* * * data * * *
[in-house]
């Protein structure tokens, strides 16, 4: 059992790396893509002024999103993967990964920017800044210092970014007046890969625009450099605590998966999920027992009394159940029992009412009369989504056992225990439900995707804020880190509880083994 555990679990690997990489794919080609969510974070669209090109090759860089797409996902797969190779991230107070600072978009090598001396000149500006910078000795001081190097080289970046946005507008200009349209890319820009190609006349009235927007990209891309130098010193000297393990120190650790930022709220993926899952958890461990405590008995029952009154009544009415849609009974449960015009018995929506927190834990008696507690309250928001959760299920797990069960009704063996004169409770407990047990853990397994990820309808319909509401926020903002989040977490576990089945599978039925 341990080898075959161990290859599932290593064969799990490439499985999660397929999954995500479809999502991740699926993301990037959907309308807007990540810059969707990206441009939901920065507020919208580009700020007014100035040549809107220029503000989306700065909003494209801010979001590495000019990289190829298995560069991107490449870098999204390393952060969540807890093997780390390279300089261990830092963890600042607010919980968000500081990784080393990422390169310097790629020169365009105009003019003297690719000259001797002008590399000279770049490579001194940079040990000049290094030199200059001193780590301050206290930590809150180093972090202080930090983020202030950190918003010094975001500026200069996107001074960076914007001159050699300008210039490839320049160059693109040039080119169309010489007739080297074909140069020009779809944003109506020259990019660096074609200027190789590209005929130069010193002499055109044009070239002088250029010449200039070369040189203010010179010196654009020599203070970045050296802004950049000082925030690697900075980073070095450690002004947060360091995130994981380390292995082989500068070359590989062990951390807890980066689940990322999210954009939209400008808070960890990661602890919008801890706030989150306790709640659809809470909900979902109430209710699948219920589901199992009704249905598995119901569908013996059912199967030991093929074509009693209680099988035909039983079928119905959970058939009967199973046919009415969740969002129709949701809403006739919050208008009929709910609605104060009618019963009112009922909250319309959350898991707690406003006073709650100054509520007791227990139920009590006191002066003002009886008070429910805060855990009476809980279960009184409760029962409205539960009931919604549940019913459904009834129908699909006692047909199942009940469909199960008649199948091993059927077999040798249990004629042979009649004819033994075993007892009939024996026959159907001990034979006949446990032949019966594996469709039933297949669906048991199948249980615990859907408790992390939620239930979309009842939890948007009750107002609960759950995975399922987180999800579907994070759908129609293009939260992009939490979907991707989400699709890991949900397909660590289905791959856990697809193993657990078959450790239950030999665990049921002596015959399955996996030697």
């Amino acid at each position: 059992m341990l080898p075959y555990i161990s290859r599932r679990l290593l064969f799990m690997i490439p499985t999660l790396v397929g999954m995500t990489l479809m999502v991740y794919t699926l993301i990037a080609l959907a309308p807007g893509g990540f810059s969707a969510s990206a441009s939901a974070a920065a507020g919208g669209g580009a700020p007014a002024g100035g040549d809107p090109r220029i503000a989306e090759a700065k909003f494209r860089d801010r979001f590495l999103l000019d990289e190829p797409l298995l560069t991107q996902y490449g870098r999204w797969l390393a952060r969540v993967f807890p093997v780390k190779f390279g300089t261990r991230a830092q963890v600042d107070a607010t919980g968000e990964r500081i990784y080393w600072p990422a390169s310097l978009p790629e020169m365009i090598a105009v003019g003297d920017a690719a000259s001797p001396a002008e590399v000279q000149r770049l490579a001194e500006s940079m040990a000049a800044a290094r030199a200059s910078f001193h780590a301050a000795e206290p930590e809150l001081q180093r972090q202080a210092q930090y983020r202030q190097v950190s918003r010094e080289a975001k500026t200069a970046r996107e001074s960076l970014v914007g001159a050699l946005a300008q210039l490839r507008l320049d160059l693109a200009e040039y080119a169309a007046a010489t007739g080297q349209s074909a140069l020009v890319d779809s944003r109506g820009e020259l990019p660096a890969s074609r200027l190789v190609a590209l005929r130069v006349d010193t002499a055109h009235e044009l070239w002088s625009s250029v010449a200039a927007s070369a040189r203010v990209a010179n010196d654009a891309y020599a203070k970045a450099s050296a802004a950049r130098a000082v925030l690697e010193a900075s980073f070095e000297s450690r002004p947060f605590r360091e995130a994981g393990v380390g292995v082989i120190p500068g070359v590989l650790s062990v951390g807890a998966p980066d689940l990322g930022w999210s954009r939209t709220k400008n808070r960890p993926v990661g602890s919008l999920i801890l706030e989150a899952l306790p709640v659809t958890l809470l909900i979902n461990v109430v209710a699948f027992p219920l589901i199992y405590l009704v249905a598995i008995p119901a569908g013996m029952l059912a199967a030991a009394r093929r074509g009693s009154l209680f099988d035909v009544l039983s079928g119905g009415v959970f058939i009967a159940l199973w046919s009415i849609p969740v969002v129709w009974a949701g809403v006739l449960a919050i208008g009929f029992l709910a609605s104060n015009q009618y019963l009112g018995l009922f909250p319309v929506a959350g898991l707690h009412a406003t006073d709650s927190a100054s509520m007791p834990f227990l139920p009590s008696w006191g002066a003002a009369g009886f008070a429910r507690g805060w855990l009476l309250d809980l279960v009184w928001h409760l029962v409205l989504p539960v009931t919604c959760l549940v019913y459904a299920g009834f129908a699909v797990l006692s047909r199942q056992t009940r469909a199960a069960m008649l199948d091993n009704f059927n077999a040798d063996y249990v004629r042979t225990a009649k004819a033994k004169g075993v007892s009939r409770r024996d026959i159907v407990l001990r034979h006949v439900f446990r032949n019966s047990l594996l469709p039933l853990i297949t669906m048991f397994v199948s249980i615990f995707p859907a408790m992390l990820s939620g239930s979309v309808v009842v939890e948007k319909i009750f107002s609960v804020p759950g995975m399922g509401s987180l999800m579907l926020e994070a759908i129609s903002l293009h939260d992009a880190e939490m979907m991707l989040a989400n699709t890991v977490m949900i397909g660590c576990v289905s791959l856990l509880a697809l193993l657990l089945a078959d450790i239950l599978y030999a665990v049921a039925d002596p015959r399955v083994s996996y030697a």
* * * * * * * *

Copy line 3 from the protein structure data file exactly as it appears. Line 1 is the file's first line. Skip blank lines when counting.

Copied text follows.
């Amino acid at each position: 059992m341990l080898p075959y555990i161990s290859r599932r679990l290593l064969f799990m690997i490439p499985t999660l790396v397929g999954m995500t990489l479809m999502v991740y794919t699926l993301i990037a080609l959907a309308p807007g893509g990540f810059s969707a969510s990206a441009s939901a974070a920065a507020g919208g669209g580009a700020p007014a002024g100035g040549d809107p090109r220029i503000a989306e090759a700065k909003f494209r860089d801010r979001f590495l999103l000019d990289e190829p797409l298995l560069t991107q996902y490449g870098r999204w797969l390393a952060r969540v993967f807890p093997v780390k190779f390279g300089t261990r991230a830092q963890v600042d107070a607010t919980g968000e990964r500081i990784y080393w600072p990422a390169s310097l978009p790629e020169m365009i090598a105009v003019g003297d920017a690719a000259s001797p001396a002008e590399v000279q000149r770049l490579a001194e500006s940079m040990a000049a800044a290094r030199a200059s910078f001193h780590a301050a000795e206290p930590e809150l001081q180093r972090q202080a210092q930090y983020r202030q190097v950190s918003r010094e080289a975001k500026t200069a970046r996107e001074s960076l970014v914007g001159a050699l946005a300008q210039l490839r507008l320049d160059l693109a200009e040039y080119a169309a007046a010489t007739g080297q349209s074909a140069l020009v890319d779809s944003r109506g820009e020259l990019p660096a890969s074609r200027l190789v190609a590209l005929r130069v006349d010193t002499a055109h009235e044009l070239w002088s625009s250029v010449a200039a927007s070369a040189r203010v990209a010179n010196d654009a891309y020599a203070k970045a450099s050296a802004a950049r130098a000082v925030l690697e010193a900075s980073f070095e000297s450690r002004p947060f605590r360091e995130a994981g393990v380390g292995v082989i120190p500068g070359v590989l650790s062990v951390g807890a998966p980066d689940l990322g930022w999210s954009r939209t709220k400008n808070r960890p993926v990661g602890s919008l999920i801890l706030e989150a899952l306790p709640v659809t958890l809470l909900i979902n461990v109430v209710a699948f027992p219920l589901i199992y405590l009704v249905a598995i008995p119901a569908g013996m029952l059912a199967a030991a009394r093929r074509g009693s009154l209680f099988d035909v009544l039983s079928g119905g009415v959970f058939i009967a159940l199973w046919s009415i849609p969740v969002v129709w009974a949701g809403v006739l449960a919050i208008g009929f029992l709910a609605s104060n015009q009618y019963l009112g018995l009922f909250p319309v929506a959350g898991l707690h009412a406003t006073d709650s927190a100054s509520m007791p834990f227990l139920p009590s008696w006191g002066a003002a009369g009886f008070a429910r507690g805060w855990l009476l309250d809980l279960v009184w928001h409760l029962v409205l989504p539960v009931t919604c959760l549940v019913y459904a299920g009834f129908a699909v797990l006692s047909r199942q056992t009940r469909a199960a069960m008649l199948d091993n009704f059927n077999a040798d063996y249990v004629r042979t225990a009649k004819a033994k004169g075993v007892s009939r409770r024996d026959i159907v407990l001990r034979h006949v439900f446990r032949n019966s047990l594996l469709p039933l853990i297949t669906m048991f397994v199948s249980i615990f995707p859907a408790m992390l990820s939620g239930s979309v309808v009842v939890e948007k319909i009750f107002s609960v804020p759950g995975m399922g509401s987180l999800m579907l926020e994070a759908i129609s903002l293009h939260d992009a880190e939490m979907m991707l989040a989400n699709t890991v977490m949900i397909g660590c576990v289905s791959l856990l509880a697809l193993l657990l089945a078959d450790i239950l599978y030999a665990v049921a039925d002596p015959r399955v083994s996996y030697a």